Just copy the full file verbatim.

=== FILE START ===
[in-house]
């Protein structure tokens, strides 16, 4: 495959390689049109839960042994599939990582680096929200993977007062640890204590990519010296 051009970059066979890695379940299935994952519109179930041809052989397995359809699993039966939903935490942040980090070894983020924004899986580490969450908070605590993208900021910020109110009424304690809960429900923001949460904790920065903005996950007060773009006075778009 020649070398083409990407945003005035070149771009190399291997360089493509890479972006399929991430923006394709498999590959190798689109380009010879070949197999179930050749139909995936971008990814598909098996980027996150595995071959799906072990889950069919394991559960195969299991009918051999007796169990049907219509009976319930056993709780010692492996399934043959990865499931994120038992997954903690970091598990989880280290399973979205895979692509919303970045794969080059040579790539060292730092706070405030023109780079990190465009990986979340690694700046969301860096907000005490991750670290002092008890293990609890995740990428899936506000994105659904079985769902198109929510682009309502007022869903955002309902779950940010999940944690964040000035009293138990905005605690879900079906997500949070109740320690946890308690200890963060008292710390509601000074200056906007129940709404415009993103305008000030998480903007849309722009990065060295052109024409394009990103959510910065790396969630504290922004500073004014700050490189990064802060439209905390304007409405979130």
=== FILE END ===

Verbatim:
[in-house]
């Protein structure tokens, strides 16, 4: 495959390689049109839960042994599939990582680096929200993977007062640890204590990519010296 051009970059066979890695379940299935994952519109179930041809052989397995359809699993039966939903935490942040980090070894983020924004899986580490969450908070605590993208900021910020109110009424304690809960429900923001949460904790920065903005996950007060773009006075778009 020649070398083409990407945003005035070149771009190399291997360089493509890479972006399929991430923006394709498999590959190798689109380009010879070949197999179930050749139909995936971008990814598909098996980027996150595995071959799906072990889950069919394991559960195969299991009918051999007796169990049907219509009976319930056993709780010692492996399934043959990865499931994120038992997954903690970091598990989880280290399973979205895979692509919303970045794969080059040579790539060292730092706070405030023109780079990190465009990986979340690694700046969301860096907000005490991750670290002092008890293990609890995740990428899936506000994105659904079985769902198109929510682009309502007022869903955002309902779950940010999940944690964040000035009293138990905005605690879900079906997500949070109740320690946890308690200890963060008292710390509601000074200056906007129940709404415009993103305008000030998480903007849309722009990065060295052109024409394009990103959510910065790396969630504290922004500073004014700050490189990064802060439209905390304007409405979130």